Crostata di ricotta
Naples - Campania
Preparation - Medium
Serves 6 - 8

The Romans make a similar cheesecake of Jewish origin, substituting the same amount of chocolate for the citron. The rest of the recipe is the same. There is a small, very old shop in the Roman ghetto that sells this crostata in pieces, along with castagnaccio, made with chestnut flour, raisins, pine nuts, and fennel seeds; the pizza made with polenta, pine nuts, raisins, and sugar; plus all the usual Roman pastries. The Roman Jews consider themselves the real descendants of antique Roman cooking, and to a great extent it is true-their recipes seem to have remained "purer" and closer to the original methods.


For the pasta frolla (pie pastry):
  • 2 1/2 cups flour
  • 10 tablespoons unsalted butter, at cool room temperature, cut into pieces
  • 3 large egg yolks
  • 1/2 cup plus 1 tablespoon sugar
  • Grated zest of 1/2 lemon
For the filling:
  • 1 pound (450 g) ricotta cheese
  • 1 cup confectioners' sugar
  • 1/2 cup citron, cut into slivers
  • 3/4 cup coarsely chopped almonds
  • 1/2 cup dark raisins, soaked in good-quality rum to cover
OO Dough making capability, flat pie pan with removable rim.

  1. Preheat the oven to 375 degrees F (190 degrees C). Butter and flour the 9-inch (23-cm) flan tin with removable sides.
  2. The crust:

    If using an electric mixer:

    Put the pastry ingredients in the large bowl of the mixer. Wrap a towel over the top around the bowl of the mixer to keep the flour from scattering. Using the paddle attachment, mix the pastry just until it masses around the paddle, 2 or 3 minutes. IF the pastry won't form, add water slowly, a few drops at a time.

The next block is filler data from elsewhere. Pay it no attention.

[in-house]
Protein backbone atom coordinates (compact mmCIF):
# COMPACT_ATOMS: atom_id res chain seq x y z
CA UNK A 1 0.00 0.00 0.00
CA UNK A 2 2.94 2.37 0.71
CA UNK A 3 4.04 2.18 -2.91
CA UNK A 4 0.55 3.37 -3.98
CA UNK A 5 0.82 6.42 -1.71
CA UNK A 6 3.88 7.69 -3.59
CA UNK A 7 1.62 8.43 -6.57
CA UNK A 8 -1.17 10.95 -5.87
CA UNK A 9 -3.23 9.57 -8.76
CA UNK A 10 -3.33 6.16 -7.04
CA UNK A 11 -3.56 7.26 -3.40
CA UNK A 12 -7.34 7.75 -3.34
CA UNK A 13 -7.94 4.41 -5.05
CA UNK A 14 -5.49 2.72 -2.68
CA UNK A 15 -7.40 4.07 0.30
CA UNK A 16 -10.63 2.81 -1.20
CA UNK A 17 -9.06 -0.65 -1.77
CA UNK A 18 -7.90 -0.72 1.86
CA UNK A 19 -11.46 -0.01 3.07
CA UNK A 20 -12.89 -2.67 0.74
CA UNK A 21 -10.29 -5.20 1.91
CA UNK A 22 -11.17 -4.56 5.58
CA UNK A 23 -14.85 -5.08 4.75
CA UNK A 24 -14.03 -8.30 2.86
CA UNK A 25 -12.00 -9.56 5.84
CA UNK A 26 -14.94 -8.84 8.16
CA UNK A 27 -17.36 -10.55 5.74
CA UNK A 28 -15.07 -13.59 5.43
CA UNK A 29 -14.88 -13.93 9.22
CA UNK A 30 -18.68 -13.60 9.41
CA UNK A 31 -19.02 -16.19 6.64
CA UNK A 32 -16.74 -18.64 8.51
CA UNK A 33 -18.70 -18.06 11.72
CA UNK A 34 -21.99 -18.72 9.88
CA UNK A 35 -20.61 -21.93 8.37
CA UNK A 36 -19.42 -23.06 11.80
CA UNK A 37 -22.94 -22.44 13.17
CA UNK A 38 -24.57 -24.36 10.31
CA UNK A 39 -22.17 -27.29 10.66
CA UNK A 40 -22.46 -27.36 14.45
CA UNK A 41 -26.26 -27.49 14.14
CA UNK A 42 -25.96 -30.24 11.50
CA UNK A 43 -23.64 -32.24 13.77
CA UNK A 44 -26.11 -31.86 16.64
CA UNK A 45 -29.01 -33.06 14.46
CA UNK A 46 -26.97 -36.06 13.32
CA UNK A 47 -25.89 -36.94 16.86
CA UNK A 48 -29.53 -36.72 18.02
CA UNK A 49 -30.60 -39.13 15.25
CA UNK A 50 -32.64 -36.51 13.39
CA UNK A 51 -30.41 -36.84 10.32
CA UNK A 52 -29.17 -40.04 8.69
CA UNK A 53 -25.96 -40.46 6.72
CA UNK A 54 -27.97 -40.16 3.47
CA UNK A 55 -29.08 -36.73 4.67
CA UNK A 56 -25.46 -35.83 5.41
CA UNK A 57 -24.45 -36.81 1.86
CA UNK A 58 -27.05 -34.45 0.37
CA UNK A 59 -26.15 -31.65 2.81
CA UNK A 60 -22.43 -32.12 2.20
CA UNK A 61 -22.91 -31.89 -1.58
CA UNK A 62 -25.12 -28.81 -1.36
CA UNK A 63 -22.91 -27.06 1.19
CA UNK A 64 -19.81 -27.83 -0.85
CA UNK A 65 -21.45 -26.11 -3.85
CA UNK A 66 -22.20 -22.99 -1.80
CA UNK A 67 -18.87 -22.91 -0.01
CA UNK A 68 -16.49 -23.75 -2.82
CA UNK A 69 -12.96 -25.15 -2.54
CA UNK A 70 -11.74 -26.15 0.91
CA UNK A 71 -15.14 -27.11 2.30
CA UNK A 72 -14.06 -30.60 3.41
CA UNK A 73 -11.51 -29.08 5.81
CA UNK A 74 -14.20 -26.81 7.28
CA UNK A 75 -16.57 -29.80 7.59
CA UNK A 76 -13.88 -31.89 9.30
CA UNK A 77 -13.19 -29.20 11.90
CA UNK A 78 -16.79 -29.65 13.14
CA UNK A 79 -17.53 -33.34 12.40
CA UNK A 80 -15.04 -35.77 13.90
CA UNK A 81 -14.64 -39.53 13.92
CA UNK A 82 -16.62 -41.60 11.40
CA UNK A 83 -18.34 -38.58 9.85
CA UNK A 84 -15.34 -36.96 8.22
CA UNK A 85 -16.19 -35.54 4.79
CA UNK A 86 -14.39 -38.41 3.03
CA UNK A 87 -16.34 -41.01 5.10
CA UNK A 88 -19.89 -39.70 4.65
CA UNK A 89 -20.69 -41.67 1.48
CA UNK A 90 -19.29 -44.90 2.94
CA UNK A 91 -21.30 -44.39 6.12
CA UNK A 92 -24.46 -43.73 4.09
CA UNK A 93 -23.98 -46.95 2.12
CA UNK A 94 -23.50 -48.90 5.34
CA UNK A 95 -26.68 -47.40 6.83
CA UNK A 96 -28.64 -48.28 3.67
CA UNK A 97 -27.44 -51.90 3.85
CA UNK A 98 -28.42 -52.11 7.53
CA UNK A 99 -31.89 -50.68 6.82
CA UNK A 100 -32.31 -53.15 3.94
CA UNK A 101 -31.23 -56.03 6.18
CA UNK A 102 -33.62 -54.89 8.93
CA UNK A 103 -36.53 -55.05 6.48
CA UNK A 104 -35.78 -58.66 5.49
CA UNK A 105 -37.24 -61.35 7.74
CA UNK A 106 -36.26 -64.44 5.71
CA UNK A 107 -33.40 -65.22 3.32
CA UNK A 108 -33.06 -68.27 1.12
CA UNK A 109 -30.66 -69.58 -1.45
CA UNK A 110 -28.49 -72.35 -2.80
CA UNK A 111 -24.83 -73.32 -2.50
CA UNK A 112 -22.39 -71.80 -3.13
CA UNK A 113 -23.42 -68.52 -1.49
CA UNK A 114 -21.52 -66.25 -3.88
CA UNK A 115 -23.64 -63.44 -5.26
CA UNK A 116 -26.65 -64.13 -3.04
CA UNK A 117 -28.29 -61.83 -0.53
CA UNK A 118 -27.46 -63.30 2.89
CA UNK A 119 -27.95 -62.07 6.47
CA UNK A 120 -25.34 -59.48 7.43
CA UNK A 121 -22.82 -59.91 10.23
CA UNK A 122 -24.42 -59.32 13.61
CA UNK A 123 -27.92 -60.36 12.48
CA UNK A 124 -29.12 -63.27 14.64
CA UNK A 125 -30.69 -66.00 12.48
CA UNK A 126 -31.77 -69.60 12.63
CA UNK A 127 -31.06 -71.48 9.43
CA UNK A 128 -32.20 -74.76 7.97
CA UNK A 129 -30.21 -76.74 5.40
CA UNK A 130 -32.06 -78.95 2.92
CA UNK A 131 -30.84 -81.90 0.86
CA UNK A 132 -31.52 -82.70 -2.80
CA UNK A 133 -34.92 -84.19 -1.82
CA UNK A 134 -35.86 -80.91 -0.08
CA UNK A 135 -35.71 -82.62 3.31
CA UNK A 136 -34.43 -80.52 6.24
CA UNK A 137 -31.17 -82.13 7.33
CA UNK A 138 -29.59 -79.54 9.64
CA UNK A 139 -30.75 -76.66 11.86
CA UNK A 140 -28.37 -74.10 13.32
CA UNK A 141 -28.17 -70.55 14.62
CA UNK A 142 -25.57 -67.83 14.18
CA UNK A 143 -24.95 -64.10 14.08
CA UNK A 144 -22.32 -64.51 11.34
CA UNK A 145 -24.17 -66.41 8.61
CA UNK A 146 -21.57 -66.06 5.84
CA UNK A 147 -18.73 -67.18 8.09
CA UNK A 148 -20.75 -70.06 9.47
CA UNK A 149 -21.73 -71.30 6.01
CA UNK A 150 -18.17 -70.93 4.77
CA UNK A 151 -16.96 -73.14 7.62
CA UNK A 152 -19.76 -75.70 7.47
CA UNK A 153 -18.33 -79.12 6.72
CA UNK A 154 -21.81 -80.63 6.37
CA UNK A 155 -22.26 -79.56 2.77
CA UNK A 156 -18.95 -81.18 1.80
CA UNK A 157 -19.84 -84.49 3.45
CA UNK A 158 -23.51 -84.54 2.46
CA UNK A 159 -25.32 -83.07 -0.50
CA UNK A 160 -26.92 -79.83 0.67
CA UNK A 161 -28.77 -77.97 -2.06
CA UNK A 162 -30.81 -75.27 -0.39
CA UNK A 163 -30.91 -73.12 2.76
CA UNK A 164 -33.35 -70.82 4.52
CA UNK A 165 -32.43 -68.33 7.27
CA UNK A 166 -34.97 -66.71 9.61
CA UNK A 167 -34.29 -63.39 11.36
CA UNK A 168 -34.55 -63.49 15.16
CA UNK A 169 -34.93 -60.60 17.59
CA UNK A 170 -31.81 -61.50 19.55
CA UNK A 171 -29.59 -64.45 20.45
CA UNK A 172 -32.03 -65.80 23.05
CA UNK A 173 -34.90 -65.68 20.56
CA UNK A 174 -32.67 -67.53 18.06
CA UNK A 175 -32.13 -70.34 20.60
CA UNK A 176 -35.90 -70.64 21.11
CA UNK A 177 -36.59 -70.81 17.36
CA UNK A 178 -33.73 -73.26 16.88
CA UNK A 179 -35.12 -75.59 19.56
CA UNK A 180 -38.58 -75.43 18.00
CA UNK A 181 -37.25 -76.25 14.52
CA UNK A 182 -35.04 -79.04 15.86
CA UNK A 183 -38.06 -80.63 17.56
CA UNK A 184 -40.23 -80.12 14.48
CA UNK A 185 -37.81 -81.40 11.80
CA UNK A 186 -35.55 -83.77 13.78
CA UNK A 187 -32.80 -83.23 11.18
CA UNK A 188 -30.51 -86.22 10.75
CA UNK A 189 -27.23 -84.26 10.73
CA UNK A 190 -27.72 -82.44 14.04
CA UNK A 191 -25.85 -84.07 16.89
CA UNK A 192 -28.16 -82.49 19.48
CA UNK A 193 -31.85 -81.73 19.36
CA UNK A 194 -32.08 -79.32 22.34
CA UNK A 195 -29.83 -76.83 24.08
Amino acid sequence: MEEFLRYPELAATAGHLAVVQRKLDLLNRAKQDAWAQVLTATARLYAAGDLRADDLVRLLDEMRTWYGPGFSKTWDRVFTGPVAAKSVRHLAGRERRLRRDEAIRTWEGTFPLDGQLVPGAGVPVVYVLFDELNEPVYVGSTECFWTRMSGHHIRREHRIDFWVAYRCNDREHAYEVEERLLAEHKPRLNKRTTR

If using a food processor:

    Remove the butter directly from the refrigerator and cut in several pieces. Put all the ingredients in the work bowl and process just until mixed. If the pastry won't form, add water slowly, a few drops at a time.

    If mixing by hand:

    Mound the flour on a marble surface or pastry board. Make a well in the center and put in the sugar, egg yolks, and butter. Mix by rubbing the ingredients together as though washing your hands. Mix just until the butter is well blended and the pastry is the consistency of coarse meal. Gather the pastry together, kneading once or twice. If the pastry won't form, add water slowly, a few drops at a time.
  3. Cut off one-third of the pastry and set aside. Lightly flour a marble or wooden surface and roll out the larger piece of dough into a circle slightly larger than the flan tin; drape it over the rolling pin and unfold onto the tin. Pressing lightly with the fingers, fit the pastry into the tin. Cut off the excess and add to the pastry set aside. Set the tin aside.
  4. Prepare the filling. Put the ricotta through a food mill and add the sugar, mixing roughly with a wooden spoon. Add all the other ingredients, including the rum in which the raisins have soaked, then pour the ricotta filling into the prepared shell.
  5. Roll out the reserved pastry on a lightly floured wooden or marble surface and cut into strips 1 inch (5 cm) wide. Lattice the strips on top of the pie. Bake for 40 minutes, or until slightly browned. Cool on a rack for 10 minutes before turning out. Serve warm or tepid.

Italian Cooking in the Grand Tradition
Jo Bettoja and Anna Maria Cornetto
The Dial Press




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